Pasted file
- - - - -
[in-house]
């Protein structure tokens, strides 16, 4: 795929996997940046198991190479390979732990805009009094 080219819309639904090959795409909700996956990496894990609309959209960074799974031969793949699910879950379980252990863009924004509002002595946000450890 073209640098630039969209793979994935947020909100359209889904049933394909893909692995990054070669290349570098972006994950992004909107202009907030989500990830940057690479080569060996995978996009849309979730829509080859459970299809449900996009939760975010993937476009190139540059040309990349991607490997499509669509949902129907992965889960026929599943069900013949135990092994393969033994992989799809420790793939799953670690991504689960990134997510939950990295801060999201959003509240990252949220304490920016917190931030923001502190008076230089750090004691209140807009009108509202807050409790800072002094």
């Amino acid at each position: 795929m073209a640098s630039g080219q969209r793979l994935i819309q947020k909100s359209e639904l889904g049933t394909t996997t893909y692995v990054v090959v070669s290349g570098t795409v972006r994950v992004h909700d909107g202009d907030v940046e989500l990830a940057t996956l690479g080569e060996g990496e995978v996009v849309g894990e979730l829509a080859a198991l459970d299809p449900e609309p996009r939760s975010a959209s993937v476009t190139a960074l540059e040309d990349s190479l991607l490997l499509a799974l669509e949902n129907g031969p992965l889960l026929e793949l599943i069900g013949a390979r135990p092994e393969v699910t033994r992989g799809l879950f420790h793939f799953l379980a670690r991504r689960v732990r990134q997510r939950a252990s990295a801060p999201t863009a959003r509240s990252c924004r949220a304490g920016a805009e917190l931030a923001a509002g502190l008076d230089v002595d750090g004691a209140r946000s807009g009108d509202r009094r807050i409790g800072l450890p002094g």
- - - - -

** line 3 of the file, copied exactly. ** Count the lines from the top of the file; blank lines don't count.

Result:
């Amino acid at each position: 795929m073209a640098s630039g080219q969209r793979l994935i819309q947020k909100s359209e639904l889904g049933t394909t996997t893909y692995v990054v090959v070669s290349g570098t795409v972006r994950v992004h909700d909107g202009d907030v940046e989500l990830a940057t996956l690479g080569e060996g990496e995978v996009v849309g894990e979730l829509a080859a198991l459970d299809p449900e609309p996009r939760s975010a959209s993937v476009t190139a960074l540059e040309d990349s190479l991607l490997l499509a799974l669509e949902n129907g031969p992965l889960l026929e793949l599943i069900g013949a390979r135990p092994e393969v699910t033994r992989g799809l879950f420790h793939f799953l379980a670690r991504r689960v732990r990134q997510r939950a252990s990295a801060p999201t863009a959003r509240s990252c924004r949220a304490g920016a805009e917190l931030a923001a509002g502190l008076d230089v002595d750090g004691a209140r946000s807009g009108d509202r009094r807050i409790g800072l450890p002094g």